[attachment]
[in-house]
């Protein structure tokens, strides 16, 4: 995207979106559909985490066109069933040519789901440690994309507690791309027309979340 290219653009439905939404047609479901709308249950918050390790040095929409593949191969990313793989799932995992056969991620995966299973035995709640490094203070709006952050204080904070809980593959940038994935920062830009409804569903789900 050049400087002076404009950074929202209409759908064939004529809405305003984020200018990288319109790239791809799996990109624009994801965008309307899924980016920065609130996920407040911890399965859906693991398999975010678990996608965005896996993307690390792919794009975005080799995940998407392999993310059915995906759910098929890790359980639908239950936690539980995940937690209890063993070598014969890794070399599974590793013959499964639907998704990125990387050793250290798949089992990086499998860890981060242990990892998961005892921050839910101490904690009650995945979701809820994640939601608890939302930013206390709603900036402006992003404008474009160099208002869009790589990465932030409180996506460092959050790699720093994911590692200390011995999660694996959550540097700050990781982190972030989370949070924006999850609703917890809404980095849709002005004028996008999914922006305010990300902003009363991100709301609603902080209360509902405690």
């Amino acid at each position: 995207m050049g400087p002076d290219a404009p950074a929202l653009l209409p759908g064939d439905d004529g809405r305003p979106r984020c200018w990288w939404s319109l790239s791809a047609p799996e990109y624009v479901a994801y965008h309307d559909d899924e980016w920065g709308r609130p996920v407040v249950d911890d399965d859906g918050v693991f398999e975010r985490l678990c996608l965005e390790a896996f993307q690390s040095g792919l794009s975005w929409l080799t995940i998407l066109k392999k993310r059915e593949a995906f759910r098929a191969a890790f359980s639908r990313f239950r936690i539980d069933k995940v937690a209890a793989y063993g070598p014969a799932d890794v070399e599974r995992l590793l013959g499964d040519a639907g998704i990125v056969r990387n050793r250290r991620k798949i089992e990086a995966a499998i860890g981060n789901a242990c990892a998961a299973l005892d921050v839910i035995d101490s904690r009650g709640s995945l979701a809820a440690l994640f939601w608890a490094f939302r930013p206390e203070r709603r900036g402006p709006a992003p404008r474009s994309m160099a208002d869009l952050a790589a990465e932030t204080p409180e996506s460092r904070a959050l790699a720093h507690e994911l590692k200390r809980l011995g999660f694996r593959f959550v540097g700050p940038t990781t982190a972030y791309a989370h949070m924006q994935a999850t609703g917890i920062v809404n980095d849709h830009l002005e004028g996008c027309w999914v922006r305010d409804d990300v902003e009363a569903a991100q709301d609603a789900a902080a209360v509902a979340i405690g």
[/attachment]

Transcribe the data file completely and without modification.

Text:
[in-house]
């Protein structure tokens, strides 16, 4: 995207979106559909985490066109069933040519789901440690994309507690791309027309979340 290219653009439905939404047609479901709308249950918050390790040095929409593949191969990313793989799932995992056969991620995966299973035995709640490094203070709006952050204080904070809980593959940038994935920062830009409804569903789900 050049400087002076404009950074929202209409759908064939004529809405305003984020200018990288319109790239791809799996990109624009994801965008309307899924980016920065609130996920407040911890399965859906693991398999975010678990996608965005896996993307690390792919794009975005080799995940998407392999993310059915995906759910098929890790359980639908239950936690539980995940937690209890063993070598014969890794070399599974590793013959499964639907998704990125990387050793250290798949089992990086499998860890981060242990990892998961005892921050839910101490904690009650995945979701809820994640939601608890939302930013206390709603900036402006992003404008474009160099208002869009790589990465932030409180996506460092959050790699720093994911590692200390011995999660694996959550540097700050990781982190972030989370949070924006999850609703917890809404980095849709002005004028996008999914922006305010990300902003009363991100709301609603902080209360509902405690």
């Amino acid at each position: 995207m050049g400087p002076d290219a404009p950074a929202l653009l209409p759908g064939d439905d004529g809405r305003p979106r984020c200018w990288w939404s319109l790239s791809a047609p799996e990109y624009v479901a994801y965008h309307d559909d899924e980016w920065g709308r609130p996920v407040v249950d911890d399965d859906g918050v693991f398999e975010r985490l678990c996608l965005e390790a896996f993307q690390s040095g792919l794009s975005w929409l080799t995940i998407l066109k392999k993310r059915e593949a995906f759910r098929a191969a890790f359980s639908r990313f239950r936690i539980d069933k995940v937690a209890a793989y063993g070598p014969a799932d890794v070399e599974r995992l590793l013959g499964d040519a639907g998704i990125v056969r990387n050793r250290r991620k798949i089992e990086a995966a499998i860890g981060n789901a242990c990892a998961a299973l005892d921050v839910i035995d101490s904690r009650g709640s995945l979701a809820a440690l994640f939601w608890a490094f939302r930013p206390e203070r709603r900036g402006p709006a992003p404008r474009s994309m160099a208002d869009l952050a790589a990465e932030t204080p409180e996506s460092r904070a959050l790699a720093h507690e994911l590692k200390r809980l011995g999660f694996r593959f959550v540097g700050p940038t990781t982190a972030y791309a989370h949070m924006q994935a999850t609703g917890i920062v809404n980095d849709h830009l002005e004028g996008c027309w999914v922006r305010d409804d990300v902003e009363a569903a991100q709301d609603a789900a902080a209360v509902a979340i405690g």